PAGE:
Ateniese G., Burns R., Curtmola R., Herring J., Kissner L., Peterson Z., Song D.: Provable data possession at untrusted stores. In: Proceedings of the ACM Conference on Computer and Communications—ACM-CCS 2007, pp. 598–609. ACM Press, New York (2007).Google Scholar
  10. 10.
    Ateniese G., Kamara S., Katz J.: Proofs of storage from homomorphic identification protocols. In: Advances in Cryptology—ASIACRYPT ’09. Lecture Notes in Computer Science, vol. 5912, pp. 319–333. Springer, Berlin (2009).Google Scholar
  11. 11.
    Attrapadung N., Libert B.: Homomorphic network coding signatures in the standard model. In: Public Key Cryptography—PKC ’11. Lecture Notes in Computer Science, vol. 6571, pp. 17–34. Springer, Berlin (2011).Google Scholar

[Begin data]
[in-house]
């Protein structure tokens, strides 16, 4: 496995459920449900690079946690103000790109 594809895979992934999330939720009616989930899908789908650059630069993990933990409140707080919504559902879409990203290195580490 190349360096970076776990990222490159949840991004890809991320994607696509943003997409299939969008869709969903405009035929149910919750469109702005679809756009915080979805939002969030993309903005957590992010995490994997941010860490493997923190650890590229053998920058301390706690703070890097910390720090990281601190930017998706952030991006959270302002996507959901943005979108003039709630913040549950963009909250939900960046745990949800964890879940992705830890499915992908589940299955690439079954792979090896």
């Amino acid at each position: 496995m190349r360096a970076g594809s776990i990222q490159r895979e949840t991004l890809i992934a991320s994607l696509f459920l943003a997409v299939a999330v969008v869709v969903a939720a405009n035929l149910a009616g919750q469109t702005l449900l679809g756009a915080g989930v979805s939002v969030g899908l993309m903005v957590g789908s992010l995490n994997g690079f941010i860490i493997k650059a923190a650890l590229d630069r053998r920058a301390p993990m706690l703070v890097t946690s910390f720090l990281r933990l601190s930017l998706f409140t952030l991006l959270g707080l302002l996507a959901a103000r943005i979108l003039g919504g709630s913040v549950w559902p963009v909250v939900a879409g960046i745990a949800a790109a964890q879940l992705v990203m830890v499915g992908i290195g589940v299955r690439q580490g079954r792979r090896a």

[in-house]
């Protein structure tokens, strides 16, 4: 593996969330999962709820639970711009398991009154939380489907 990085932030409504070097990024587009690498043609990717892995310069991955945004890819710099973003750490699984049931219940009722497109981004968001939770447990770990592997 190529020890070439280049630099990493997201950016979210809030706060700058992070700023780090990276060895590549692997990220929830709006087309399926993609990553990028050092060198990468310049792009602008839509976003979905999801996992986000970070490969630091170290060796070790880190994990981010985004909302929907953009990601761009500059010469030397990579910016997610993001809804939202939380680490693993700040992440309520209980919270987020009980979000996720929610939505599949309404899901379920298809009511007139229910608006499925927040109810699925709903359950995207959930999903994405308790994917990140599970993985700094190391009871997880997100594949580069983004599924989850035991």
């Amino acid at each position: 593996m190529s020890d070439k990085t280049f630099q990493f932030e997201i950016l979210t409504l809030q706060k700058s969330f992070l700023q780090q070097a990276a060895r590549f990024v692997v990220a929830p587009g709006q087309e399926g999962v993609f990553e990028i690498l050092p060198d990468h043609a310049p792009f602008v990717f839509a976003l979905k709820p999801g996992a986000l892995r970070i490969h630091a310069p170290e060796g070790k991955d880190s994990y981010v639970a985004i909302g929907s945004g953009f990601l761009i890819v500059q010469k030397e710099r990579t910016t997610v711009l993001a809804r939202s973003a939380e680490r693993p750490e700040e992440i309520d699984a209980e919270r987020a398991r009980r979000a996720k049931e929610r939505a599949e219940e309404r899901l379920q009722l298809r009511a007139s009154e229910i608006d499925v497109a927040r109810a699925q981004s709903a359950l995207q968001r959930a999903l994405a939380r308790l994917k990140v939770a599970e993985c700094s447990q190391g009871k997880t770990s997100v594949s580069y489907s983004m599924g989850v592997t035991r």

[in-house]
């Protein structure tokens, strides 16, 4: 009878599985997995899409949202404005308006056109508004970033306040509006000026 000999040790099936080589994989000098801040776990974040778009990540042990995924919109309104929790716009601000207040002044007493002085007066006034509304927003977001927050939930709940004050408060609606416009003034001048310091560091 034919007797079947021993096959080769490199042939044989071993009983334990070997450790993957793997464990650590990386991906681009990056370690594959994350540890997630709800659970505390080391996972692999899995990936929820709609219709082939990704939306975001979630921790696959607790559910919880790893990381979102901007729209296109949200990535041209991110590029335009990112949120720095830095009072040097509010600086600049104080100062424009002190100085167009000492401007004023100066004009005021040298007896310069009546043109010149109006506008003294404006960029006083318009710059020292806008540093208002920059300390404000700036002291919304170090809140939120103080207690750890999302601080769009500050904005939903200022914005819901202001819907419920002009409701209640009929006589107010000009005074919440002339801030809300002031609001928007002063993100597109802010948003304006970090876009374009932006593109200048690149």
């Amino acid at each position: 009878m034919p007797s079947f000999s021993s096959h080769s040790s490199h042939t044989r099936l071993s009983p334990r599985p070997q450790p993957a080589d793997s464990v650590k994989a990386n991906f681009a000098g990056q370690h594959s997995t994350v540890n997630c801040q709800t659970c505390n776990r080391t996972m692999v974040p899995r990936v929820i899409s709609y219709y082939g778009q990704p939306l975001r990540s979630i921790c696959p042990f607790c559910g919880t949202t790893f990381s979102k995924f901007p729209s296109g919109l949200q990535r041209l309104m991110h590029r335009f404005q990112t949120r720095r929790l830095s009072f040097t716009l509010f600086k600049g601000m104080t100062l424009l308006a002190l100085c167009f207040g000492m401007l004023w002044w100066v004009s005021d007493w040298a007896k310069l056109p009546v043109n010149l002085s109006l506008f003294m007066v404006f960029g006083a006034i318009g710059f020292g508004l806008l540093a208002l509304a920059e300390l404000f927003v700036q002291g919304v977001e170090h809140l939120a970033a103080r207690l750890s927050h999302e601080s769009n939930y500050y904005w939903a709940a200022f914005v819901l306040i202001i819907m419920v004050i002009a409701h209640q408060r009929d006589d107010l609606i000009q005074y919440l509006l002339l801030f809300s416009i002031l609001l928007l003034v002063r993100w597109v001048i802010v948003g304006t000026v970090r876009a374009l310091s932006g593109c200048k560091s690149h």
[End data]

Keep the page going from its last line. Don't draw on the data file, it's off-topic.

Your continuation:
12. 12.
    Attrapadung N., Libert B., Peters T.: Computing on authenticated data: new privacy definitions and constructions. In: Advances in Cryptology—ASIACRYPT ’12. Lecture Notes in Computer Science, vol. 7658, pp. 367–385. Springer, Berlin (2012).Google Scholar
  13. 13.
    Attrapadung N., Libert B., Peters T.: Efficient completely context-hiding quotable signatures and linearly homomorphic signatures. In: Public-Key Cryptography—PKC ’13. Lecture Notes in Computer Science, vol. 7778, pp. 367–404. Springer, Berlin (2013).Google Scholar
  14. 14.
    Bellare M., Ristenpart T.: Simulation without the artificial abort: simplified proof and improved concrete security for Waters’ IBE scheme. In: Advances in Cryptology—EUROCRYPT ’09. Lecture Notes in Computer Science, vol. 5479, pp. 407–424. Springer, Berlin (2009).Google Scholar
  15. 15.
    Boneh D., Boyen X.: Short signatures without random oracles. In: Advances in Cryptology—EUROCRYPT ’04. Lecture Notes in Computer Science, vol. 3027, pp. 56–73. Springer, Berlin (2004).Google Scholar
  16. 16.